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Friday, 20 May 2016

Matt on the Box: The Eurovision Song Contest, Love Nina, Going Forward, Louis Theroux: A Different Brain and Undercover

Welcome to another week of TV highlights and an instalment which offers up one of the most mixed bags that we've ever had.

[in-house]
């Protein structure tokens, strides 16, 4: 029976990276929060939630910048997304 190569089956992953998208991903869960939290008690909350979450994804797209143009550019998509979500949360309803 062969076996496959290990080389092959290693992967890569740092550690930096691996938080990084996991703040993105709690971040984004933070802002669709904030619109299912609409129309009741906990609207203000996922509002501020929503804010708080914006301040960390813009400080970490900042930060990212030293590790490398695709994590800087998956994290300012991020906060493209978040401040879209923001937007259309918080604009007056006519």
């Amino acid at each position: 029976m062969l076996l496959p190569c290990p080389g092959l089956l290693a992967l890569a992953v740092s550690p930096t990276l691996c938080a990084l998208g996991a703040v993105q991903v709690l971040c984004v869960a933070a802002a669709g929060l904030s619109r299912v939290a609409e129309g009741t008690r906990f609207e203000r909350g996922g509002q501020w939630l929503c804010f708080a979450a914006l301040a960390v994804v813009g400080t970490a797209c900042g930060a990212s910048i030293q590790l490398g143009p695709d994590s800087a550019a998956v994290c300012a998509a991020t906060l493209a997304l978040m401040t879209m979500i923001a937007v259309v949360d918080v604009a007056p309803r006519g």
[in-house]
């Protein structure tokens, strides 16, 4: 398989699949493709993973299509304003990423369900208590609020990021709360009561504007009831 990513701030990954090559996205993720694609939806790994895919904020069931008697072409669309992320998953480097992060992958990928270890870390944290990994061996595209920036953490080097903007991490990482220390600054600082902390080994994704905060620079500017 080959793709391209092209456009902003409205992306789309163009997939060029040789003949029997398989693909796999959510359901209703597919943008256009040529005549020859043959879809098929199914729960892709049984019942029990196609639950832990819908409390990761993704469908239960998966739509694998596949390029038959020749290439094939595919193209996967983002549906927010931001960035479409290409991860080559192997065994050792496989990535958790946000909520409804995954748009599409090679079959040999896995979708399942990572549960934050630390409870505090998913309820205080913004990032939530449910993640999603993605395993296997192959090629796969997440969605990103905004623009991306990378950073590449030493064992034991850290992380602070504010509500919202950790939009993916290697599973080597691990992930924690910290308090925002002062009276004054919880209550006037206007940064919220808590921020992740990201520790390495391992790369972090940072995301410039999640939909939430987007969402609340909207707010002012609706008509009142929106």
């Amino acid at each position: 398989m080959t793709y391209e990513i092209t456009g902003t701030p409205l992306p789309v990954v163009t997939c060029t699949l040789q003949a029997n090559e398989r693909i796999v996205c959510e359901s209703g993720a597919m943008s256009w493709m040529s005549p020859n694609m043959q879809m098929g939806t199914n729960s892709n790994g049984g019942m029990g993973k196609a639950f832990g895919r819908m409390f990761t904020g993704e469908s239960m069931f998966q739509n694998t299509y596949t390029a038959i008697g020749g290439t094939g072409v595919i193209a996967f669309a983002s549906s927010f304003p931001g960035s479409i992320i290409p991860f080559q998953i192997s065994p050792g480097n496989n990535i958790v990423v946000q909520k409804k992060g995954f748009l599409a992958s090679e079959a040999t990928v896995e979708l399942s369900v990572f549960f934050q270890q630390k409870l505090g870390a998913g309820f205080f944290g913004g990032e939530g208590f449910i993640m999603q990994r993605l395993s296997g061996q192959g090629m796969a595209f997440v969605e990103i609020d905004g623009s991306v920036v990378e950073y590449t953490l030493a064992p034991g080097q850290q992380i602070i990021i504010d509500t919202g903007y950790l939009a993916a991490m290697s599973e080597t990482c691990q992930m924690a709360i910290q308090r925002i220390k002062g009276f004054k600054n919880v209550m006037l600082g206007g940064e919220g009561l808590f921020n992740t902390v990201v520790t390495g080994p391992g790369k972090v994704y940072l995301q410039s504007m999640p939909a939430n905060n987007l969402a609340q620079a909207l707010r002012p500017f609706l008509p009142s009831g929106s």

We kick off with what I personally consider to be one of the biggest TV highlights of the year, I'm talking of course about The Eurovision Song Contest. I'm personally a big fan of Eurovision and am not ashamed to admit that I also viewed the semi-finals on BBC Four ahead of Saturday's final. This gave me a good perspective of what to expect from the main show and that I should probably steer clear of watching the screen when Georgia's strobe-tastic performance occurred in fear that I may suffer an epileptic seizure. I do admire the United Kingdom's hope going in to the contest each year as we're always optimistic that we're going to succeed despite not winning in almost two decades. This year's entry 'You're Not Alone' was a pleasant enough tune sung by Joe and Jake who were both participants on The Voice UK last year. The biggest problem with our entry was that there was no real thought put into the staging of the song on a night where so many acts go out of their way to put on a big show. Joe and Jake's other problem was the fact that they lacked a certain charisma another strong aspect that a lot of their other competitors possessed. So by the time we got to our entry, which was pretty late on in the evening, I think the voters at home had already seen enough to make up their minds on who they wanted to win. The presumed winner of the show was Russia's Sergey Lazarev who combined a rather catchy number with a computer-screen heavy production which saw him literally walk up the wall. According to the experts, Sergy's only competition was Australia's 'Sound of Silence', a pleasant enough ballad from a country who many thought shouldn't be in the competition to begin with. However a surprise hit on the night was the Ukrainian entry '1944' performed and written by former opera singer Jamala and based on her grandmother's extradition from the Crimea during Stalin's reign in Russia. Obviously the politics behind the song angered some countries in particular but on the night the crowd in the room seemed to really take to it. If you're interested my favourite numbers of the evening were those that evoked memories of 1990s dance hits such as Belgium's 'What's the Pressure' and Malta's 'Walk on Water' although I also had a soft spot for Austria's lovingly old school entry 'Loin d'ici'. On the other hand I do have to question why our juries gave twelve points to the aforementioned blinding Georgian entry although I do have inkling to why our top phone votes went to the acts from Lithuania, Poland and Bulgaria.